Three innings into their game against Texas Sunday afternoon, the Mariners were down five runs. It was only four days earlier that they were up five on Houston only to lose by that many. But rather than here-we-go-again, this game had a different feel. The Mariners had an off day and two wins separating them from the disaster of a series finale against the Astros, and with those two wins came confidence, at least on my part, that Sunday’s game could be an opportunity to flip the script.
If the Rangers failed to add on, why couldn’t the Mariners blow by them as the Astros did to Seattle on Wednesday?
They did just that in an 8-7 win in which the team showed a little bit of everything. Solid and bend-but-don’t-break bullpen performances, good at-bats and a couple of big hits, a tremendous defensive play, ninth-inning quiet heroics and apparently enough good mojo to overcome umpire C.B. Bucknor all added up to a win that completed the Mariners’ first home sweep of Texas and improved their record to a more palatable 5-8.
This victory perhaps did a bit more than just adding one in win column. It had every look of a defining game. In Sunday’s win, the 2017 Mariners, a group that everyone liked on paper, may have found the final piece to help get those numbers off the paper: their identity.
“It’s been a rough start to our season and we’re starting to get some momentum going,” said manager Scott Servais, who watched the final innings from his office after being ejected from the game in the sixth. “I talked to the players about dialing up the intensity. The coaches, and myself. These games are all important. We know where we’re at. We dug ourselves a little hole and now we’re starting to climb out. We’ve got to fight and claw for everything.”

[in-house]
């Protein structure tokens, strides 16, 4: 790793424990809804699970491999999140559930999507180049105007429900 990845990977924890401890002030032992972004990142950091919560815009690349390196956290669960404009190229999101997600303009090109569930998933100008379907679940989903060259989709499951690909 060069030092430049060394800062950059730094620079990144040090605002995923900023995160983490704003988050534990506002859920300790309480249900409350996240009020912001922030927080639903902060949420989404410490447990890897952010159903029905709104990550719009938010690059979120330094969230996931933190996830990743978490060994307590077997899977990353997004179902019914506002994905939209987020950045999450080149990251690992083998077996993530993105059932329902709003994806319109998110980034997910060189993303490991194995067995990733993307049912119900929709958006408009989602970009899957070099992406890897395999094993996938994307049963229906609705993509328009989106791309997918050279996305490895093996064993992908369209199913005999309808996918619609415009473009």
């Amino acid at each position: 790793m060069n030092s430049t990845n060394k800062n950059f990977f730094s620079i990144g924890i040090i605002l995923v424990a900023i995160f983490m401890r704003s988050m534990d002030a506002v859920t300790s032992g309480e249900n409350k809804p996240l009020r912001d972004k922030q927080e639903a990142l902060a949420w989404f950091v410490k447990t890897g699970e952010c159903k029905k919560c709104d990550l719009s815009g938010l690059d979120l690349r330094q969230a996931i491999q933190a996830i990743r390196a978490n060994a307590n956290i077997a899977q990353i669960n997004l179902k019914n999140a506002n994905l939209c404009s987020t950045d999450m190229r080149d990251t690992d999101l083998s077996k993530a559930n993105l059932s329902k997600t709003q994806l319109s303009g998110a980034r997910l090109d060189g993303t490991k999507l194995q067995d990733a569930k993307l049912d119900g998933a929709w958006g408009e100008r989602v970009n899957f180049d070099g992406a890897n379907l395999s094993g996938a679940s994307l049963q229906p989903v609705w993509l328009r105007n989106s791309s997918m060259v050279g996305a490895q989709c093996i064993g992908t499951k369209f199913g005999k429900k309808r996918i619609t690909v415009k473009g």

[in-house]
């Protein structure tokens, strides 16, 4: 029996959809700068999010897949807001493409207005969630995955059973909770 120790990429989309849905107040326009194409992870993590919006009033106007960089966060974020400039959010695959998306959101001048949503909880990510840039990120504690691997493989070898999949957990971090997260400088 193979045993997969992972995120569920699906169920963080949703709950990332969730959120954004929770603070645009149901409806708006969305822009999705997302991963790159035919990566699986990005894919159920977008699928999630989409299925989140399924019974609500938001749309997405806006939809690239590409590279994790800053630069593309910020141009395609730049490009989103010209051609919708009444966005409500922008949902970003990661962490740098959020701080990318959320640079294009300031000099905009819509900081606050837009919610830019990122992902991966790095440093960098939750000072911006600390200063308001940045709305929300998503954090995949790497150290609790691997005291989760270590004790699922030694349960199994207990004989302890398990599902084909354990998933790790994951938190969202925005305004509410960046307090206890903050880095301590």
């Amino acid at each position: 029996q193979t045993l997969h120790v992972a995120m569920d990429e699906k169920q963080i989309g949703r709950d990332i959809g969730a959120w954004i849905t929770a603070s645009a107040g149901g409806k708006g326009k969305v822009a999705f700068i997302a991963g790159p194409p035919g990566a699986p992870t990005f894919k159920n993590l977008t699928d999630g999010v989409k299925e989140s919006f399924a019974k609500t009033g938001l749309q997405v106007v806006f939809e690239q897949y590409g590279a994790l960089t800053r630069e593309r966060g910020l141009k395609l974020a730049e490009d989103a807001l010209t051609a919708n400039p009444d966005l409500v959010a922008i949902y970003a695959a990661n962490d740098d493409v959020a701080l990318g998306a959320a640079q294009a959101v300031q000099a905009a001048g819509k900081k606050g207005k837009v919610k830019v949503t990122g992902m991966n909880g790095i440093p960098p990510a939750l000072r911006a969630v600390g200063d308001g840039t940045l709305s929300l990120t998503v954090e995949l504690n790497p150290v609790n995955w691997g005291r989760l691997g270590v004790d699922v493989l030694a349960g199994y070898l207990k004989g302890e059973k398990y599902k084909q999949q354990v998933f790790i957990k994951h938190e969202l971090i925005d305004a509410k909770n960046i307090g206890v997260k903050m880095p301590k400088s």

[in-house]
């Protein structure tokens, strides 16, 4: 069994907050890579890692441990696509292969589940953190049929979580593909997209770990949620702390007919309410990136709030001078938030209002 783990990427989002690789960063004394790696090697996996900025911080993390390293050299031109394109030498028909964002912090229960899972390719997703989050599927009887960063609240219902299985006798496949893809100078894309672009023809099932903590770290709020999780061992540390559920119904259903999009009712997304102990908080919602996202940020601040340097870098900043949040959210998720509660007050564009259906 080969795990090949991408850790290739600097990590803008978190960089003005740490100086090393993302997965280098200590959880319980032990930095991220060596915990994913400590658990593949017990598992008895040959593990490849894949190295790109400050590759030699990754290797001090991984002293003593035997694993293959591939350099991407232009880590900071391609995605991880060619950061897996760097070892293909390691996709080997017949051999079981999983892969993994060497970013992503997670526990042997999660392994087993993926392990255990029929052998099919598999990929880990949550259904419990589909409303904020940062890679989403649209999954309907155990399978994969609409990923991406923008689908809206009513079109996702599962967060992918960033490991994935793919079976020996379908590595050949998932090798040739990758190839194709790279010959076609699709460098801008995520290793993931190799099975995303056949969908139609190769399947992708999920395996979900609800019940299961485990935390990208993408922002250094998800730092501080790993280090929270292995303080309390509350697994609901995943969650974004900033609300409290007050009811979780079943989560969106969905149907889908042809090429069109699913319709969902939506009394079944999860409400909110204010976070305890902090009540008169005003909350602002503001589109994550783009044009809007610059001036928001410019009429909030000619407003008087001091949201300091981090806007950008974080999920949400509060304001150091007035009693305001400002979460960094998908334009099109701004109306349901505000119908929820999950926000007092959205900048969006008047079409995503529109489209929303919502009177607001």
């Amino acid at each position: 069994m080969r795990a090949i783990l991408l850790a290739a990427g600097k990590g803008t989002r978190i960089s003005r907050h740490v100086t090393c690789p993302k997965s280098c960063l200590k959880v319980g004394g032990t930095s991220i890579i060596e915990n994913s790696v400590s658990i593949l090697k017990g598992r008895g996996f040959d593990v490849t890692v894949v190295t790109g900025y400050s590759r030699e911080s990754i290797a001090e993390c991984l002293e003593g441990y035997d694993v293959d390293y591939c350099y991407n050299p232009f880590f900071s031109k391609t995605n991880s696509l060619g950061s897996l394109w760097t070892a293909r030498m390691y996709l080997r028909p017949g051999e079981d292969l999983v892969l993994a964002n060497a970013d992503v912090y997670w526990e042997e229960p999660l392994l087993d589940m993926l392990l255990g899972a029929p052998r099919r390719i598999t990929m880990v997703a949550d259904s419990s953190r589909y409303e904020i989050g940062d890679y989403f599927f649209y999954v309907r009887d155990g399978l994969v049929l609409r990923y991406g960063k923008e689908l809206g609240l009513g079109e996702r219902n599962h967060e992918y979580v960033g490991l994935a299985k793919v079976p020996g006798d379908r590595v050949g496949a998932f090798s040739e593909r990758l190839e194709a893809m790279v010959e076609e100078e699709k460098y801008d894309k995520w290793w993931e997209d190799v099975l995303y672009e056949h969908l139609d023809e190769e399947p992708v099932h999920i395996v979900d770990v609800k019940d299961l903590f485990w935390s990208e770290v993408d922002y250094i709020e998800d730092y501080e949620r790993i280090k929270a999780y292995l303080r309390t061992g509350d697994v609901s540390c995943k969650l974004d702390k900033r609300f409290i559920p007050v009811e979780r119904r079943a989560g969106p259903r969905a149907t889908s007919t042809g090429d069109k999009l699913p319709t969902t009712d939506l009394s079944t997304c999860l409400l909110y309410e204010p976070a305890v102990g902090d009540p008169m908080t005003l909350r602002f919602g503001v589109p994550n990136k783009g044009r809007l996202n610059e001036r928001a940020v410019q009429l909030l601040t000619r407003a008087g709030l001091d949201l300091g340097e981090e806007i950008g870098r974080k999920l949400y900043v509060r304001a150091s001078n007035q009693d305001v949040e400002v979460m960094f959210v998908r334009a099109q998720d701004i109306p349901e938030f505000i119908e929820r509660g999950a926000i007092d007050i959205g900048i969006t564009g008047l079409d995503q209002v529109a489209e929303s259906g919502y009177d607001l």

“Fight and claw for everything” is not the label one would put on this team on paper, not with a roster that looked to easily have a top group of 3-4-5 hitters and established bats throughout the order. It’s one they can respond to. It’s one that helps reinforce good at-bats, good at-bats, good at-bats, and we are playing this game as a team, not just my at bats or my struggles.
All of this was illustrated beautifully in the ninth inning Sunday after the Mariners had taken another punch with Edwin Diaz allowing a home run to give Texas back the lead. In the bottom half of that inning, Jarrod Dyson came off the bench and did what Dyson can do better than just about anyone in this game right now: put immediate pressure on the closer. We’ve seen it for years from the other side. Leadoff batter in the ninth gets on first and before you can blink, leadoff batter is on second with nobody out. The Mariners now have one of those guys.
That’s pressure in the best of situations, but for the Rangers, with Sam Dyson off to a horrific start having blown four saves entering Sunday, he had to be rattled. Perhaps enough to hold onto the Leonys Martin bunt that came his way next and left him with runners on first and third, no outs. Momentum.
Martin stole second and Mike Freeman was then intentionally walked to load the bases. Mitch Haniger, with his Superman cape on, a home run and a home run robbery already in Sunday’s game, then did the right thing. Rather than come up with the big hit, he came up with the big walk.
“You have to trust the guy behind you,” Servais said. “If you don’t get your pitch, you trust the guy behind you and you keep working the pitcher and grinding, and that’s what he did.”
The Haniger walk brought in the tying run. Two batters later, Nelson Cruz hit an infield single that scored the winning run and the comeback was complete thanks to two runs in the ninth scored without a ball leaving the infield. Whatever it takes.
And while wins and losses are supposed to be put behind you the next day, Servais hopes this one will linger.
“Wins like that hopefully leads into some bigger things here coming up in the next series against Miami,” he said.
If good things continue, Sunday’s win will be referenced many times, well past the Miami series.